Friday, April 15, 2011

The Query Quandary

by R.C. Lewis

Mention queries, and writers of all ages sprout a few more gray hairs. The first rule of #AskAgent chats on Twitter is No Query Questions. I used to think there was no such thing as a writer who looks forward to writing one or an agent who adores slogging through hundreds of them to find a few gems. Turns out Cat likes writing them, just not sending them. So there's at least one out there. But not many, I bet.

No one (or almost) really likes them, but I get why they fall under the "necessary evil" category. And it's not like there aren't resources out there to help—enough blogs to overload anyone's browser, for starters.

Even with all that help, we struggle. After doing my best to help critique several queries on AgentQuery Connect and overhauling my own query for the umpteenth time, I thought about what makes it so difficult. Boiling a novel-length plot down to a couple hundred words isn't easy, obviously. But what—above all else—stands in the way?

They say the devil's in the details. I contend that the devil's in determining the depth of the details. (How's that for alliteration?)

Boil down the plot too much, and you get something like this:

An orphan boy discovers he has unexpected power and is the Chosen One who must battle ultimate Evil.

Could be Harry Potter. Or Star Wars. Or possibly dozens of other fantasy works.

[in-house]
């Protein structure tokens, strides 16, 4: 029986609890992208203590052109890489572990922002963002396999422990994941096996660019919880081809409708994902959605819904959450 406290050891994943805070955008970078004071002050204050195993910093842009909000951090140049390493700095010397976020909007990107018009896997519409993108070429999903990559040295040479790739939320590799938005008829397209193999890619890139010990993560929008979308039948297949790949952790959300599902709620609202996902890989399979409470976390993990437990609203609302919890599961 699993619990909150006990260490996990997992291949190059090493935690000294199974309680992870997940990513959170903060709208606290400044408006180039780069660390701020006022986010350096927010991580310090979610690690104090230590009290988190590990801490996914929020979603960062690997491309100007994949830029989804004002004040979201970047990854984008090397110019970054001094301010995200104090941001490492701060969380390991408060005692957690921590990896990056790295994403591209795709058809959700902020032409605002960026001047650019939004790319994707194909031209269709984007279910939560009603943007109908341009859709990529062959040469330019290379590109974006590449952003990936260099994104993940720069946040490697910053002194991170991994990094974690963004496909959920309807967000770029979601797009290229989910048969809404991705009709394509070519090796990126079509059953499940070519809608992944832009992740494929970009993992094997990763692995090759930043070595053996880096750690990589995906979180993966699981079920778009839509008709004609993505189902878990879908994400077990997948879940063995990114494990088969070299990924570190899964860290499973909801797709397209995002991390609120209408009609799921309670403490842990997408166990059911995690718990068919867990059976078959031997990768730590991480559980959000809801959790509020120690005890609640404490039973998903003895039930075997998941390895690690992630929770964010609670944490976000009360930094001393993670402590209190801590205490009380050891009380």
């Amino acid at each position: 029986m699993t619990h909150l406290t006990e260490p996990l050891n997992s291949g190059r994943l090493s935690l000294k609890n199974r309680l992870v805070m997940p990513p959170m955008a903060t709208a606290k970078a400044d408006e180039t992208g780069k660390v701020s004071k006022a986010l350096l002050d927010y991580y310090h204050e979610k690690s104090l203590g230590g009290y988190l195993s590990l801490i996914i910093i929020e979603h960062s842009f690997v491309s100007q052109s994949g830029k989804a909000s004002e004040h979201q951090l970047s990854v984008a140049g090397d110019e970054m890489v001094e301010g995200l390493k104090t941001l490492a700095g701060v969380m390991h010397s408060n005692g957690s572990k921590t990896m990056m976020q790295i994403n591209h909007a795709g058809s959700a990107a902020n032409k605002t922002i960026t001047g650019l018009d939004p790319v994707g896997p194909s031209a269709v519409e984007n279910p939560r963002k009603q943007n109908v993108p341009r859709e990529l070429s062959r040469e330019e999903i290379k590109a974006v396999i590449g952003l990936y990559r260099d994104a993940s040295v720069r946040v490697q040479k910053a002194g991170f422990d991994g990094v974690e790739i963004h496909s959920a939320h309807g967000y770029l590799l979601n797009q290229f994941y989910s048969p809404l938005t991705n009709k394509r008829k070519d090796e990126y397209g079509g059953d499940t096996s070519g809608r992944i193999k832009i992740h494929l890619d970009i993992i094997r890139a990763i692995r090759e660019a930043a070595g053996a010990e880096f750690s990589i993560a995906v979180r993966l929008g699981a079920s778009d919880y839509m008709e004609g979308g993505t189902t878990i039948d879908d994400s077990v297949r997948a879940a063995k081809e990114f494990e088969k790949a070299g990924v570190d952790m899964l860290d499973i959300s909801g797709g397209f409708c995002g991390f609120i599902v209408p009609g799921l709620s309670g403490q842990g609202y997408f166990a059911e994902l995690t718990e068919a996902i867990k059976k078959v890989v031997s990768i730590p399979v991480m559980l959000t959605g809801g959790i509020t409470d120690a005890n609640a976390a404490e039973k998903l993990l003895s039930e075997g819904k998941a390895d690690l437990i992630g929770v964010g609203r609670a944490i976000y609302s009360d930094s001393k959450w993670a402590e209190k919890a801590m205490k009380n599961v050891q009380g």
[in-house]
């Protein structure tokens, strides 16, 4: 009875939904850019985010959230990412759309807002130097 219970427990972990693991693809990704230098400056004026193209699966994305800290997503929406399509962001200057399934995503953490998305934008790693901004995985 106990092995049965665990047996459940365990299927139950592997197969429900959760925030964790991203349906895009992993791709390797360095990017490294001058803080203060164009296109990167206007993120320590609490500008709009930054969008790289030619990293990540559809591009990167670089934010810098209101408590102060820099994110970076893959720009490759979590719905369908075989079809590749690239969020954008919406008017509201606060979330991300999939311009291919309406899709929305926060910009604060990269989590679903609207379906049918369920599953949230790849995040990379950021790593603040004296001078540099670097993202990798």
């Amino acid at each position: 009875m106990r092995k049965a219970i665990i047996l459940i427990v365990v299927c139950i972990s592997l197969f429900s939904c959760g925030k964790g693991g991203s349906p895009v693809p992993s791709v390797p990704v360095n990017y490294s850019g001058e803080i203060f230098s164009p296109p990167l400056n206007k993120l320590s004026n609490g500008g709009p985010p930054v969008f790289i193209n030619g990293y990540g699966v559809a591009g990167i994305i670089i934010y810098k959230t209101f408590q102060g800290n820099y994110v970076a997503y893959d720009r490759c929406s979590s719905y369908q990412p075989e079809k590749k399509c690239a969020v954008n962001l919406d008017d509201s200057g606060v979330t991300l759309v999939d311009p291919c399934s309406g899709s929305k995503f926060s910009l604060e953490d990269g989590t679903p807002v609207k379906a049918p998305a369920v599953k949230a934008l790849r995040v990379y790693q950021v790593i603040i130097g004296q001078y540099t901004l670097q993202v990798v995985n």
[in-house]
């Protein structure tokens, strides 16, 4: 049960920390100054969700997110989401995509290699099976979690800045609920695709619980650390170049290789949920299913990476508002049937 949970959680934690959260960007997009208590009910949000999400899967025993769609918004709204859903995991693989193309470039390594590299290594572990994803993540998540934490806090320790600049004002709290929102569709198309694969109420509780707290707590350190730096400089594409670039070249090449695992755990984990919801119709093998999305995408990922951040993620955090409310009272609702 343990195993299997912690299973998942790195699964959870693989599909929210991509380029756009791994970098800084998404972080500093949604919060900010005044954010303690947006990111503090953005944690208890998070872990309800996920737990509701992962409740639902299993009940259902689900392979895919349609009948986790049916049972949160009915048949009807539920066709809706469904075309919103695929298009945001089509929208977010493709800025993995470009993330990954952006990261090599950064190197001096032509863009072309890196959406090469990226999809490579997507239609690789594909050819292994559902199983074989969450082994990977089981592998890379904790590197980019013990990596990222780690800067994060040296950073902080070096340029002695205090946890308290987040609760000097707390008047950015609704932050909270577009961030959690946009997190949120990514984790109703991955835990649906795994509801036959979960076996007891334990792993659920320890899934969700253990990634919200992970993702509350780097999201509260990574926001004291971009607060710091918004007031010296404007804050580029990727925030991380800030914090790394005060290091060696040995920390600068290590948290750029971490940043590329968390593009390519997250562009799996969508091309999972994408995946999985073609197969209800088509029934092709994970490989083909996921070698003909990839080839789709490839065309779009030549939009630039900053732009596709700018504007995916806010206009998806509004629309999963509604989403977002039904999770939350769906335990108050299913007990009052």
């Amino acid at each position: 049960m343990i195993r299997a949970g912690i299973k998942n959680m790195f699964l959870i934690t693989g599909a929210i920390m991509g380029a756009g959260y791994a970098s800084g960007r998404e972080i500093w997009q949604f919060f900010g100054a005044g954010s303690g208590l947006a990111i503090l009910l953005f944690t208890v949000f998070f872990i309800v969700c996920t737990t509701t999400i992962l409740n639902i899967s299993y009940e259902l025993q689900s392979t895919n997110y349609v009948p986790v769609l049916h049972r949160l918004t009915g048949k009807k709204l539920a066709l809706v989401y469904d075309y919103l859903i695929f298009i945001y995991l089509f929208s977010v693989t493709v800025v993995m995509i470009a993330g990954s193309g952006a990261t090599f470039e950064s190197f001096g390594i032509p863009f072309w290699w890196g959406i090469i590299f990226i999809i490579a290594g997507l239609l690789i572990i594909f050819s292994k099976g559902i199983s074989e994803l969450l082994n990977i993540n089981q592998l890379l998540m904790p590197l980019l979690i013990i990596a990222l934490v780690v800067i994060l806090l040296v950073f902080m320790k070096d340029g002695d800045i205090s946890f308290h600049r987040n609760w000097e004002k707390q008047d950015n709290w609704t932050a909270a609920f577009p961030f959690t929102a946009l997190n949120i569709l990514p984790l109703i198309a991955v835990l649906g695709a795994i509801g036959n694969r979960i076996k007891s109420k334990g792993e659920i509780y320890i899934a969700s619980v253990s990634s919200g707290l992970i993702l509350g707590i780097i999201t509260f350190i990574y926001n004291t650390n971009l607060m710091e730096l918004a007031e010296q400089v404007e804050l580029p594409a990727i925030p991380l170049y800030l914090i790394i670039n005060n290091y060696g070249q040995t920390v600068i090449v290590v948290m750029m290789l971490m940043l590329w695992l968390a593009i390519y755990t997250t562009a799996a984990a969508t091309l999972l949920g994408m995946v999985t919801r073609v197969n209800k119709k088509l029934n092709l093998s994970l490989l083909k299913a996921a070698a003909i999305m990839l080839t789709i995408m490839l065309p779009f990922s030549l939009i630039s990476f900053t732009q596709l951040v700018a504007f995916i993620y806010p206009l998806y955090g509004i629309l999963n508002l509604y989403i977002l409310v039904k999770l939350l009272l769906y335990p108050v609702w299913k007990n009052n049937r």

More often, though, I think we tend to go to the opposite extreme, thinking every nuance of the story is essential if the agent or editor is to understand the plot. Try this (exaggerated) example:

Milton Dauntless, a shy thirteen-year-old boy with a faithful Chihuahua-Corgi mix named Gargantuar, discovers his parents, Darwina and Ted, weren't killed in the famous So-So Steakhouse food poisoning scandal of '99 as he'd been told all his life by Grandma Gertie. In fact, his father was killed by the evil vampire lord Vladindeath, who has secretly ruled the underworld ever since defeating the werewolf clans seven hundred fifty-two years ago. As the sole survivor of the powerful Dauntless clan, Milton must now learn to harness the power of the Crystal of Purity, find out what happened to his mother when she escaped the bloodbath of her husband's murder with her long-lost brother Sherman, and defeat the vampires once and for all.

(Okay, that was kind of fun.)

That one is obviously bogged down in excess detail, including irrelevant backstory and too many names. (I have a related post on my blog on the issue of Name Soup.)

Here are some of my conclusions, and I hope others will add to them.

Get Enough Detail
  • The whole point of the query is to show an agent or editor what makes your story stand out from the others. Part of this can be through voice. But these days, if you're writing about vampires or angels, for example, you've got to show your unique twist.
  • Make it memorable and leave them wanting more. Again, the point of the query: get a request for more material.
  • Include details that are snappy, quirky, or unexpected ... without belaboring the point.

Don't Overdo the Detail